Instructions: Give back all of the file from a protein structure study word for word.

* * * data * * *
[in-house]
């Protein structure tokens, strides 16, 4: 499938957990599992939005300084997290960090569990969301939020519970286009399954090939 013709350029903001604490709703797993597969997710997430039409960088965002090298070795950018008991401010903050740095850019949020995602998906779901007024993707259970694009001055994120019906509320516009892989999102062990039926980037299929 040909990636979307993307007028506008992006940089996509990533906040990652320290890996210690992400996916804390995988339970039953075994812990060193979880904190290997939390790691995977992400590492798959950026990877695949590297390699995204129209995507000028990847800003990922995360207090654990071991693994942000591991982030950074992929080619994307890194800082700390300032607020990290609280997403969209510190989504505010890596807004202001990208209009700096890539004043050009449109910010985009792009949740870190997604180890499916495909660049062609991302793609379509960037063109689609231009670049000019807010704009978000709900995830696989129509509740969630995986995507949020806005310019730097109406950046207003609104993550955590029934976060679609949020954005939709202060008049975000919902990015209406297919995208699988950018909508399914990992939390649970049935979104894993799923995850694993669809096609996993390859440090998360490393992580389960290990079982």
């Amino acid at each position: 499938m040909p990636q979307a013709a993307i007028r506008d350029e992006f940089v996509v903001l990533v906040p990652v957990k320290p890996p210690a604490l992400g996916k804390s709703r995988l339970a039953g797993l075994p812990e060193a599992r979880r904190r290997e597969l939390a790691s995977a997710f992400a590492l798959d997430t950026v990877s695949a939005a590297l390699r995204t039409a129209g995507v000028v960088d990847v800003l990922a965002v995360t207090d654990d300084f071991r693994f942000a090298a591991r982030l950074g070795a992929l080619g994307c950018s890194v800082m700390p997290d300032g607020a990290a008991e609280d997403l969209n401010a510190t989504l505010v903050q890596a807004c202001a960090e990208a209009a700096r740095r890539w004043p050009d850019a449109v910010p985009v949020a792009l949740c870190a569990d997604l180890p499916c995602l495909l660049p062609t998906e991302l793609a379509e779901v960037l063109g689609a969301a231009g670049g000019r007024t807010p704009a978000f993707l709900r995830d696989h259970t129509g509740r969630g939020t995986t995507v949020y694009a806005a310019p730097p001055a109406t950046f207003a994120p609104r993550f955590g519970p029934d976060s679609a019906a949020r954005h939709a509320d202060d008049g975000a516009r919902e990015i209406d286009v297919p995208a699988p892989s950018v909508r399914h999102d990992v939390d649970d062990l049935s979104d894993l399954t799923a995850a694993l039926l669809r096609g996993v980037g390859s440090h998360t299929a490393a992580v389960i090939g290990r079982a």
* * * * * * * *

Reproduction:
[in-house]
């Protein structure tokens, strides 16, 4: 499938957990599992939005300084997290960090569990969301939020519970286009399954090939 013709350029903001604490709703797993597969997710997430039409960088965002090298070795950018008991401010903050740095850019949020995602998906779901007024993707259970694009001055994120019906509320516009892989999102062990039926980037299929 040909990636979307993307007028506008992006940089996509990533906040990652320290890996210690992400996916804390995988339970039953075994812990060193979880904190290997939390790691995977992400590492798959950026990877695949590297390699995204129209995507000028990847800003990922995360207090654990071991693994942000591991982030950074992929080619994307890194800082700390300032607020990290609280997403969209510190989504505010890596807004202001990208209009700096890539004043050009449109910010985009792009949740870190997604180890499916495909660049062609991302793609379509960037063109689609231009670049000019807010704009978000709900995830696989129509509740969630995986995507949020806005310019730097109406950046207003609104993550955590029934976060679609949020954005939709202060008049975000919902990015209406297919995208699988950018909508399914990992939390649970049935979104894993799923995850694993669809096609996993390859440090998360490393992580389960290990079982």
């Amino acid at each position: 499938m040909p990636q979307a013709a993307i007028r506008d350029e992006f940089v996509v903001l990533v906040p990652v957990k320290p890996p210690a604490l992400g996916k804390s709703r995988l339970a039953g797993l075994p812990e060193a599992r979880r904190r290997e597969l939390a790691s995977a997710f992400a590492l798959d997430t950026v990877s695949a939005a590297l390699r995204t039409a129209g995507v000028v960088d990847v800003l990922a965002v995360t207090d654990d300084f071991r693994f942000a090298a591991r982030l950074g070795a992929l080619g994307c950018s890194v800082m700390p997290d300032g607020a990290a008991e609280d997403l969209n401010a510190t989504l505010v903050q890596a807004c202001a960090e990208a209009a700096r740095r890539w004043p050009d850019a449109v910010p985009v949020a792009l949740c870190a569990d997604l180890p499916c995602l495909l660049p062609t998906e991302l793609a379509e779901v960037l063109g689609a969301a231009g670049g000019r007024t807010p704009a978000f993707l709900r995830d696989h259970t129509g509740r969630g939020t995986t995507v949020y694009a806005a310019p730097p001055a109406t950046f207003a994120p609104r993550f955590g519970p029934d976060s679609a019906a949020r954005h939709a509320d202060d008049g975000a516009r919902e990015i209406d286009v297919p995208a699988p892989s950018v909508r399914h999102d990992v939390d649970d062990l049935s979104d894993l399954t799923a995850a694993l039926l669809r096609g996993v980037g390859s440090h998360t299929a490393a992580v389960i090939g290990r079982a």